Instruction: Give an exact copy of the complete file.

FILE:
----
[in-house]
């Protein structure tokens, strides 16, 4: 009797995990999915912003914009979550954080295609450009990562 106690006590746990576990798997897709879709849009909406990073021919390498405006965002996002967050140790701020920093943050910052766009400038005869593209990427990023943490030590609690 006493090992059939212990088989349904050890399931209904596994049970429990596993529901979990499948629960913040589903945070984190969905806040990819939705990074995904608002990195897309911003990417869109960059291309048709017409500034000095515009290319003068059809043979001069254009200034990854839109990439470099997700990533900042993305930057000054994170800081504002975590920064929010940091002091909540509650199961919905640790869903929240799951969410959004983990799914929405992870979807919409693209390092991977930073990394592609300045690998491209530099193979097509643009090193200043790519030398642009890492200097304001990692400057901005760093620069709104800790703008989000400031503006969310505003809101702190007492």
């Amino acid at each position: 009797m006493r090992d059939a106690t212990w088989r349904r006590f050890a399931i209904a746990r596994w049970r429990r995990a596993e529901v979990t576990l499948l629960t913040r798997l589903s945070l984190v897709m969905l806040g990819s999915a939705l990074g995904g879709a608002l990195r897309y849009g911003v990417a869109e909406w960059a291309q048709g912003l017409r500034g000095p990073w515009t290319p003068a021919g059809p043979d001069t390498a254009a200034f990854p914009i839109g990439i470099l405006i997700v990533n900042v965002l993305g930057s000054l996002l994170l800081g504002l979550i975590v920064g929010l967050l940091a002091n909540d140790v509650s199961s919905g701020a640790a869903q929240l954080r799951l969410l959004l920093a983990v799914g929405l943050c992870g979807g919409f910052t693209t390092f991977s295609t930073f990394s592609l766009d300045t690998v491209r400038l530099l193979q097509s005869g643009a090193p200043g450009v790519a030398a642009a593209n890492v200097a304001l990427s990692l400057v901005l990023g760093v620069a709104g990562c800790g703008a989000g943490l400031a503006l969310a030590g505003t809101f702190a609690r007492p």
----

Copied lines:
[in-house]
């Protein structure tokens, strides 16, 4: 009797995990999915912003914009979550954080295609450009990562 106690006590746990576990798997897709879709849009909406990073021919390498405006965002996002967050140790701020920093943050910052766009400038005869593209990427990023943490030590609690 006493090992059939212990088989349904050890399931209904596994049970429990596993529901979990499948629960913040589903945070984190969905806040990819939705990074995904608002990195897309911003990417869109960059291309048709017409500034000095515009290319003068059809043979001069254009200034990854839109990439470099997700990533900042993305930057000054994170800081504002975590920064929010940091002091909540509650199961919905640790869903929240799951969410959004983990799914929405992870979807919409693209390092991977930073990394592609300045690998491209530099193979097509643009090193200043790519030398642009890492200097304001990692400057901005760093620069709104800790703008989000400031503006969310505003809101702190007492």
């Amino acid at each position: 009797m006493r090992d059939a106690t212990w088989r349904r006590f050890a399931i209904a746990r596994w049970r429990r995990a596993e529901v979990t576990l499948l629960t913040r798997l589903s945070l984190v897709m969905l806040g990819s999915a939705l990074g995904g879709a608002l990195r897309y849009g911003v990417a869109e909406w960059a291309q048709g912003l017409r500034g000095p990073w515009t290319p003068a021919g059809p043979d001069t390498a254009a200034f990854p914009i839109g990439i470099l405006i997700v990533n900042v965002l993305g930057s000054l996002l994170l800081g504002l979550i975590v920064g929010l967050l940091a002091n909540d140790v509650s199961s919905g701020a640790a869903q929240l954080r799951l969410l959004l920093a983990v799914g929405l943050c992870g979807g919409f910052t693209t390092f991977s295609t930073f990394s592609l766009d300045t690998v491209r400038l530099l193979q097509s005869g643009a090193p200043g450009v790519a030398a642009a593209n890492v200097a304001l990427s990692l400057v901005l990023g760093v620069a709104g990562c800790g703008a989000g943490l400031a503006l969310a030590g505003t809101f702190a609690r007492p």